This is the job John Kerry has wanted all of his life, and he’s blowing it.
It has been, and ostensibly remains, the policy of Barack Obama’s government that “Assad must go.” The president made this pronouncement in the summer of 2011. Now, five years into the Syrian civil war and with a multinational coalition involved in a military campaign against one of the Islamist elements fighting the government in Damascus, the dynamics on the ground have changed far more than has American rhetoric.
After years of stagnation, however, American policy toward Bashar al-Assad’s government appeared to shift over the weekend. Secretary of State Kerry revealed that it was now America’s position that Assad must engage in a multilateral diplomatic framework in which the United States would participate that has the aim of creating political transition in Syria. While Kerry repeated the claim that Assad had lost all legitimacy and must abdicate his office, this apparently cannot come before Assad’s government participates in talks with the leaders of the opposition forces in Syria.
Kerry insisted that this was not a dramatic reversal from his prior statements, but the shift in policy is difficult for any objective observer to ignore. Administration supporters point out that the State Department’s spokespeople have long said that a “negotiated” political transition in Syria that facilitates a transition to the post-Assad era is critical. But no American officials have supported America’s participation in those negotiations.
Moreover, as some have noted, the rhetoric of some American officials – including the secretary of state – would make participation in talks politically fraught.
“Bashar al-Assad now joins the list of Adolf Hitler and Saddam Hussein who’ve used these weapons in a time of war,” Kerry said in 2013 of the Syrian president’s use of chemical arms. “This is of great consequence to Israel, to Jordan, to Turkey, to the region, and to all of us who care about enforcing the international norm with respect to chemical weapons.”
Now the secretary would have America sit down with this notorious human rights abuser and provide him with the legitimacy associated with participation in multilateral talks. At the same time Kerry presumes that Assad would cede that legitimacy and the upper hand in the civil war which he and his forces have fought so doggedly for so many years and simply leave the country. And, while it is unseemly to consider even offering Assad a carrot to incent his resignation, what would compensate for the loss of his prosecutorial immunity as a known perpetrator of war crimes?
The honest answers to this and other questions are so disturbing that they forced the State Department’s spokespeople to spring into action.
.@JohnKerry repeated long-standing policy that we need negotiated process w/regime at table – did not say we wld negotiate directly w/Assad
— Marie Harf (@marieharf) March 15, 2015
Harf clarified in an interview on CBS News on Sunday that the United States would never negotiate directly with Assad – merely his representatives and subordinates. Perhaps they imagine that Assad is personally flying missions over Aleppo where he drops chlorine gas-filled barrel bombs on civilian neighborhoods.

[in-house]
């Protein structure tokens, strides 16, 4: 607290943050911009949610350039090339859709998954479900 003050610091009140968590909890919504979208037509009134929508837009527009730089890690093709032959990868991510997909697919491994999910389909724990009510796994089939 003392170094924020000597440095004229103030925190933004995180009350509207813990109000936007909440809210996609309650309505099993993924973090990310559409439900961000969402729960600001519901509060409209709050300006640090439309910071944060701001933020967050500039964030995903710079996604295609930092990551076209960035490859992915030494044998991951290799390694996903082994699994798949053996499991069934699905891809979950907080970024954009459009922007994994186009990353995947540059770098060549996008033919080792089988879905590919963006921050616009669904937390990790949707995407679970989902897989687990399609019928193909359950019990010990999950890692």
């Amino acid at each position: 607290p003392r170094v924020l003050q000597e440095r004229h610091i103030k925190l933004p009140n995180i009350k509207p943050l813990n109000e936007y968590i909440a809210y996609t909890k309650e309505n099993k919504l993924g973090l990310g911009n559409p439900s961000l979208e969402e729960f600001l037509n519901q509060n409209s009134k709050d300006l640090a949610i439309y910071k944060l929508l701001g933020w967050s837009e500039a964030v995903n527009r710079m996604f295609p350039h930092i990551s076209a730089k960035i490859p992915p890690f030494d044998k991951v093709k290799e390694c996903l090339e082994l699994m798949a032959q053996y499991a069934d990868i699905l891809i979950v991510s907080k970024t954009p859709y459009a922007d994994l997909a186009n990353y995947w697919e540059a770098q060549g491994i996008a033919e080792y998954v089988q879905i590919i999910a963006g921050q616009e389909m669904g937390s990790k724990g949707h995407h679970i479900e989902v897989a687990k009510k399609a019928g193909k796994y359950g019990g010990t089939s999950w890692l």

— Marie Harf (@marieharf) March 15, 2015
Harf’s colleague, State Department spokeswoman Jennifer Psaki engaged in a bit of similar damage control on Monday in an appearance on CNN.
Psaki was repeatedly asked about the United States’ participation in these proposed talks, but she sidestepped the matter and insisted that the State Department has always favored multilateral talks that would negotiate an end to the Syrian conflict.
It gets worse. When asked how America planned to force Assad and his surrogates to the negotiating table for talks, Psaki insisted that discussions on that matter were ongoing. That’s right: There is no plan to get Assad to the table.
Finally, CNN anchor Alisyn Camerota noted that Assad appeared to reject America’s offer of added legitimacy in an interview on Iranian television. “Any talk on the future of the Syrian president is for the Syrian people, and all the declaration from outside concern us,” Assad reportedly said.
To this dismissal, Psaki repeated the myriad reasons why the United States should not enter into negotiations with Assad or his government. “I think we have to take anything Bashar al-Assad says with a huge chunk – grain of salt here because he has killed tens of thousands of his own people,” Psaki insisted. “I think the international community is not going to stand by and accept his word that he’s thinking of the people of his country, and we’re going to continue to think of ways to put necessary diplomatic pressure on.”
Nevertheless, you are asked to believe that the American government sees no contradiction in the demand that Assad surrender his office while simultaneously providing him with the renewed legitimacy associated with America’s signaled willingness to negotiate with this murderous regime.
We are in the very best of hands.